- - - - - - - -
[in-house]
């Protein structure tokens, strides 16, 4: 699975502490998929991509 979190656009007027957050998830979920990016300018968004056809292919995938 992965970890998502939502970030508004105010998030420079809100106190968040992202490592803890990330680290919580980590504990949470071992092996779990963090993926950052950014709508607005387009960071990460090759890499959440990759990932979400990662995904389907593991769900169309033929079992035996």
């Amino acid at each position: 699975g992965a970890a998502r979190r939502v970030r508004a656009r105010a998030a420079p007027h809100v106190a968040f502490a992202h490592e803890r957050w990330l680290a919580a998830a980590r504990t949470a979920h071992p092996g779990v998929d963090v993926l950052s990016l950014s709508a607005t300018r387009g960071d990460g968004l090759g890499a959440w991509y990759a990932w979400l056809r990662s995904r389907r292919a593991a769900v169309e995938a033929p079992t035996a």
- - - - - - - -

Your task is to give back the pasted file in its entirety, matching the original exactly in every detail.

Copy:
[in-house]
């Protein structure tokens, strides 16, 4: 699975502490998929991509 979190656009007027957050998830979920990016300018968004056809292919995938 992965970890998502939502970030508004105010998030420079809100106190968040992202490592803890990330680290919580980590504990949470071992092996779990963090993926950052950014709508607005387009960071990460090759890499959440990759990932979400990662995904389907593991769900169309033929079992035996």
């Amino acid at each position: 699975g992965a970890a998502r979190r939502v970030r508004a656009r105010a998030a420079p007027h809100v106190a968040f502490a992202h490592e803890r957050w990330l680290a919580a998830a980590r504990t949470a979920h071992p092996g779990v998929d963090v993926l950052s990016l950014s709508a607005t300018r387009g960071d990460g968004l090759g890499a959440w991509y990759a990932w979400l056809r990662s995904r389907r292919a593991a769900v169309e995938a033929p079992t035996a």